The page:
From Mark Medina, LA Times: The Lakers had strongly encouraged Shaw to get into coaching, allowing him to join meetings during his time with the Lakers from 1999-2003 where he’d learn how the coaching staff put its scouting reports together. But instead of immediately joining the coaching ranks after retiring in 2003, Shaw told The Times in January that Lakers Coach Phil Jackson told him to spend a year scouting the team’s coastal opponents. Jackson required that out of Shaw because of his concern that he remained too closely connected with the players on the current roster and they may not give him the respect he deserves. After a year of scouting, Shaw joined the Lakers’ coaching staff in 2005 as an assistant for five seasons. Part of his responsibilities in the 2010-2011 season entailed putting together game preparations for contests against the Golden State Warriors, Memphis Grizzlies, Phoenix Suns, Minnesota Timberwolves, Orlando Magic, Atlanta Hawks and Chicago Bulls where he compiled a 14-6 record.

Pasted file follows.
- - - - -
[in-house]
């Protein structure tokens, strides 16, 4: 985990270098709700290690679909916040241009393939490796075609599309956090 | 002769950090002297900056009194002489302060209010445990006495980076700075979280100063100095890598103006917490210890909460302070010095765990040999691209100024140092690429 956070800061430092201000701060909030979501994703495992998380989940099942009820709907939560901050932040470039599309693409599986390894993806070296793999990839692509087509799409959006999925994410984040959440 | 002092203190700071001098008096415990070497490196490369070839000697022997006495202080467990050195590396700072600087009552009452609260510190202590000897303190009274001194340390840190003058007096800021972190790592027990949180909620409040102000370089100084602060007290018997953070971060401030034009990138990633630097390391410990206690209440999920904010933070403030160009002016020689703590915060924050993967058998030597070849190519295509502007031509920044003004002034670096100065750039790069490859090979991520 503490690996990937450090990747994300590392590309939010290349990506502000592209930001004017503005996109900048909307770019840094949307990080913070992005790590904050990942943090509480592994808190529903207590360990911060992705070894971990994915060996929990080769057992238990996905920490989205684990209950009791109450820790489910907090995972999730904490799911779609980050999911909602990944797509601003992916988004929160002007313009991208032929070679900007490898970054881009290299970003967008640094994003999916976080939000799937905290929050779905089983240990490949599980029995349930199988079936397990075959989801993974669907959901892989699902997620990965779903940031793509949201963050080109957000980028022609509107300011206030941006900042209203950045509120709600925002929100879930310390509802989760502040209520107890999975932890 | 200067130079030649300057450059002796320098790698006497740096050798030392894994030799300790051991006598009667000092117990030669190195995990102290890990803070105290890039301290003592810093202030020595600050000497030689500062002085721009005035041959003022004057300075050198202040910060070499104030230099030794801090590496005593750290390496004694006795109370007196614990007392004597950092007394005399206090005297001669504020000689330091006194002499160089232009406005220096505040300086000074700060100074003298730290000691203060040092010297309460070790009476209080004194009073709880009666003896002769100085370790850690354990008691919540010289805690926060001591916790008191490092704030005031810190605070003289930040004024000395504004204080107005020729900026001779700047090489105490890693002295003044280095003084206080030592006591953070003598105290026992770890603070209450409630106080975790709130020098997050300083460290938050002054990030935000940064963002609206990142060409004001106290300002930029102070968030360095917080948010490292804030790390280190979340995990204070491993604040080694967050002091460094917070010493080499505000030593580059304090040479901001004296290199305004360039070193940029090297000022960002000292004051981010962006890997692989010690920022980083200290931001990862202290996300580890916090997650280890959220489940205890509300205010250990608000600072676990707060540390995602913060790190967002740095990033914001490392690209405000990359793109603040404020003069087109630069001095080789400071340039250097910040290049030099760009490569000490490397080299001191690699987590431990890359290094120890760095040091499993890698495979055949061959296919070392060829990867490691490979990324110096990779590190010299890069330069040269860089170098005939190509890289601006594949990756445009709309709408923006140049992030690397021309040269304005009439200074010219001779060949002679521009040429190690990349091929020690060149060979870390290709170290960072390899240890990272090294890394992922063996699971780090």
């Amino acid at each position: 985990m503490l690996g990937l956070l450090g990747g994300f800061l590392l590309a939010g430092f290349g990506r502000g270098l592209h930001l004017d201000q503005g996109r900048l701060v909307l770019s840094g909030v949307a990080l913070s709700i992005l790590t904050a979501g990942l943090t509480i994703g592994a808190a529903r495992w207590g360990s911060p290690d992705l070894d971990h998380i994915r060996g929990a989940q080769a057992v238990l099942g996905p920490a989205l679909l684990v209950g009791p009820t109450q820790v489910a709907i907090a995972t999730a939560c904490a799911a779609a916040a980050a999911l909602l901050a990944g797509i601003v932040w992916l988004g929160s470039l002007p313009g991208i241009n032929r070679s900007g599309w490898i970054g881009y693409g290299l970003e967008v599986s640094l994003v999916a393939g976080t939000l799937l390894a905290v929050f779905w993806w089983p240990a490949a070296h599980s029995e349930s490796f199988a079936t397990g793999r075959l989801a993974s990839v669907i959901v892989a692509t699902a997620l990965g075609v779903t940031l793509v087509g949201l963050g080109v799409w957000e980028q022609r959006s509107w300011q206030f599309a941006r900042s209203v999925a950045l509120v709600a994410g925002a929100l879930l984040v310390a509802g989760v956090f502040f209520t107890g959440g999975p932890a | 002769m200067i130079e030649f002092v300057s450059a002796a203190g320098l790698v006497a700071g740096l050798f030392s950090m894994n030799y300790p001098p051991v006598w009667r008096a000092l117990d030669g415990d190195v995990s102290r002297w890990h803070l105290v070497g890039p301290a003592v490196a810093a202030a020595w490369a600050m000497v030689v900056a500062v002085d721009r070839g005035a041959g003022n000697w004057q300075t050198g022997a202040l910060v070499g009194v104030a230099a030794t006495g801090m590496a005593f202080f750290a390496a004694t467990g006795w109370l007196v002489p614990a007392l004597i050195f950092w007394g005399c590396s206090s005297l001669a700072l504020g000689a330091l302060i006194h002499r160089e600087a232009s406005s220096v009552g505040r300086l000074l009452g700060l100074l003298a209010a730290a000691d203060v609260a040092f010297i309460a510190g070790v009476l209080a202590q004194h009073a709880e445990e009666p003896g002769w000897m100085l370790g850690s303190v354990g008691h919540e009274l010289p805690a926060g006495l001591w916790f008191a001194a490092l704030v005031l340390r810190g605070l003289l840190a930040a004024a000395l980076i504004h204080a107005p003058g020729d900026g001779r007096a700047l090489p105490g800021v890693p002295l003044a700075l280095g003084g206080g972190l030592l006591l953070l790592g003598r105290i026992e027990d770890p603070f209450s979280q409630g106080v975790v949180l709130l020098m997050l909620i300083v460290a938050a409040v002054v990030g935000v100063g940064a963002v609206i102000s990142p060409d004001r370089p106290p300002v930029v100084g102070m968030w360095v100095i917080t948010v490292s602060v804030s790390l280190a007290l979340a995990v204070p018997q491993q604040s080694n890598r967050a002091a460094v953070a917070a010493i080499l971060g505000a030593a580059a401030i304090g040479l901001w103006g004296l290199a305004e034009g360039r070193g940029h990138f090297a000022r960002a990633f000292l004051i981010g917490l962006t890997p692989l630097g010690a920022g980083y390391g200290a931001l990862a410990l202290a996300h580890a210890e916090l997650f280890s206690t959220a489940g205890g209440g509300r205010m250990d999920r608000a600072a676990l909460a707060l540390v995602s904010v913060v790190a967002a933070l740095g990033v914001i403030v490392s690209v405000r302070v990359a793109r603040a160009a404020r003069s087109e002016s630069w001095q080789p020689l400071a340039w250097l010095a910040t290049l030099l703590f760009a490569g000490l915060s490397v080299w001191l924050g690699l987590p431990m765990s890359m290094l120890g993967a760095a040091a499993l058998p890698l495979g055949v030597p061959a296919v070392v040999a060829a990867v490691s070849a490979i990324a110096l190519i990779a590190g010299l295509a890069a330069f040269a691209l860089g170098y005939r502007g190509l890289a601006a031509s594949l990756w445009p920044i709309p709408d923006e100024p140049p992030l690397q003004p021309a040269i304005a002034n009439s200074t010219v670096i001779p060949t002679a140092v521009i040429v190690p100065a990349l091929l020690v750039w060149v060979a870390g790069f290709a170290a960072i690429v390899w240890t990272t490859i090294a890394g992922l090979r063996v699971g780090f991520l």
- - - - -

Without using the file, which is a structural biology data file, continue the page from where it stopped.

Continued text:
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Lastly, NBA.com’s Art Garcia has put together a fantastic post on all of the issues surrounding the NBA labor talks. Give this the once over (I’ll probably have to read it 10-12 times). This is a great start for anyone who isn’t familiar with what’s going on. Great supplemental reading for those who do. You can check that out here.


Phillip Barnett